Dhruvan Nair, Undergraduate Batch of 2021 and Ashwin Menon, Undergraduate Batch of 2022 The end of
Dhruvan Nair, Undergraduate 2021
The significance of 16th May 2020 would not be forgotten easily by football fanatics as well as sports fans across the world as it saw the return of Bundesliga, the German First Division. It became the first of Europe’s top flight leagues to restart since being called off due to the Coronavirus in March. Since the Europa League clash between the German side Wolfsburg and the Ukrainian outfit, Shakhtar Donetsk on March 13th, not a single European fixture was held as nation-wide lockdown measures were implemented across Europe and the rest of the planet. With players being sent into isolation and various clubs facing tough financial calls to be taken, the beautiful game seemed to have been lost. However, the return of the Bundesliga seems to suggest that there is still hope for the millions of ardent football fans around the world, that their game simply cannot be taken away from them.
After obtaining the green light from the German government, the DFL (German Football League) decided to restart the first and second tier (2. Bundesliga) leagues on 16th and 17th May. A week prior to the restart, the same body conducted 1,724 tests on players, staff members and all other officials out of which 10 tested positive for Covid-19, who were to be treated and put in isolation for two weeks. Apart from this initial test, all Bundesliga clubs continued to have regular tests conducted right up till the latest one being conducted right on the Matchday. But the precautionary measures did not end here. Alongside real-world changes came changes to the game itself. New rules were set up to ensure that government regulations were followed while conducting the matches. These included having five substitutes instead of the usual three which would help in easing players back to the game after the long layover, the removal of handshakes before the kick-off to reduce physical contact, half-time kit changes to ensure good hygiene and prevent any infections and finally, holding all games behind closed doors to prevent fans from gathering in large numbers. Equipped with these and several new safety measures and regulations, the Bundesliga signalled the return of European football in Matchday 26, instantly picking up from where it had left off.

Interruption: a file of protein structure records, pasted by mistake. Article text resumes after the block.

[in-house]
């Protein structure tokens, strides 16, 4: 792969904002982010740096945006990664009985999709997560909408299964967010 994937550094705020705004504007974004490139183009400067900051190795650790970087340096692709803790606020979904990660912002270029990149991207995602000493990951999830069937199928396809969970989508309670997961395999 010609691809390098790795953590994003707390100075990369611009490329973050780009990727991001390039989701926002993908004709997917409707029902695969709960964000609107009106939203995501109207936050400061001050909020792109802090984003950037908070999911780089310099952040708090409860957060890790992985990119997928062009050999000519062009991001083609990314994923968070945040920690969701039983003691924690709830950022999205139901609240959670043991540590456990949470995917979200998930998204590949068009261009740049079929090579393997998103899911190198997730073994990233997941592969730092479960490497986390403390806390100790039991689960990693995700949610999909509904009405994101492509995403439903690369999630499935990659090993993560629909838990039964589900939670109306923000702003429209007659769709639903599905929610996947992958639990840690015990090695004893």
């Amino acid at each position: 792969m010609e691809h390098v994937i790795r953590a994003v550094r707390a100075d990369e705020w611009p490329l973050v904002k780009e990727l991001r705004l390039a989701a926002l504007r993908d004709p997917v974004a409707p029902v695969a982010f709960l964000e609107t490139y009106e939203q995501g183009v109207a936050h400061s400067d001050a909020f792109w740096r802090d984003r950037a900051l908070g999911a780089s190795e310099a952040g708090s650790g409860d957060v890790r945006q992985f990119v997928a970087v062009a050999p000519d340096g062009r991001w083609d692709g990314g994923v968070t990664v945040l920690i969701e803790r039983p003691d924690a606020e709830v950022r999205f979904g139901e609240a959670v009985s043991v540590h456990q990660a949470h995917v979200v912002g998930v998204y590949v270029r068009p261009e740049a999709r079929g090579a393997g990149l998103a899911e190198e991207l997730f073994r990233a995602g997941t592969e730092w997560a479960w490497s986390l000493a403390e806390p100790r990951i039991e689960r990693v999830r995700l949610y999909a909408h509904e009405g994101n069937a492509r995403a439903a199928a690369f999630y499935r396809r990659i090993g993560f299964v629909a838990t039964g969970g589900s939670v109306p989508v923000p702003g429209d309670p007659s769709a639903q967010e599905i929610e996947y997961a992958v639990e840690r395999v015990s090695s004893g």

The first set of games included RB Leipzig taking on Freiburg and then the big one, the ‘Revierderby’ with FC Schalke travelling to the Westfalenstadion, to face Borussia Dortmund. Playing at Dortmund is a challenge for any team as the home side’s supporters, the infamous ‘Yellow Wall’ is known for creating an electric atmosphere. However, with the new rules, the truth is that there is no home advantage anymore. There were more prominent changes in the stadium, especially on the touchline. The substitutes bench had a different arrangement now where each player was seated with a minimum distance of three feet between the seats. Once substituted off, the player was now provided with a mask along with the standard water bottle as custom. However, despite the numerous new guidelines and changes, there was no change brought to the intensity of the contest. The derby finished with Dortmund emerging 4-0 victors after a resounding performance, with goals from Thorgan Hazard, Raphael Guerreiro and teenage sensation Erling Haaland. The victory brought Dortmund to within a point behind defending champions and current league leaders, Bayern Munich. Despite the result, Bayern were able re-establish their four-point lead at the top of the table with a 2-0 victory over Union Berlin, with target man Robert Lewandowski and Benjamin Pavard getting on the scoresheet. By scoring from the spot against Berlin, Lewandowski took his tally of 25 goals in 26 games, increasing his lead for the Golden Boot but with RB Leipzig’s Timo Werner not too far behind on 21 goals. At the end of Matchday 26, Bayern remained at the top of the table with 58 points with Dortmund, Borussia Monchengladbach, RB Leipzig and Bayer Leverkusen in pursuit, with each separated by just 4 points.
The return of the Bundesliga will play a vital role in bringing back normalcy to sports as well as to daily lives of large populations. This comeback has accelerated the procedures to resume the respective top flight leagues in England, Spain and Italy. In stark contrast to the situation a few months back, when sports fanatics across the world were saddened by the cancellation of major sporting tournaments such as Euro 2020, Wimbledon, the Indian Premier League etc., there is now a re-emergence of belief and hope across regions that sport too will adapt to suit a society slowly recovering from a global pandemic.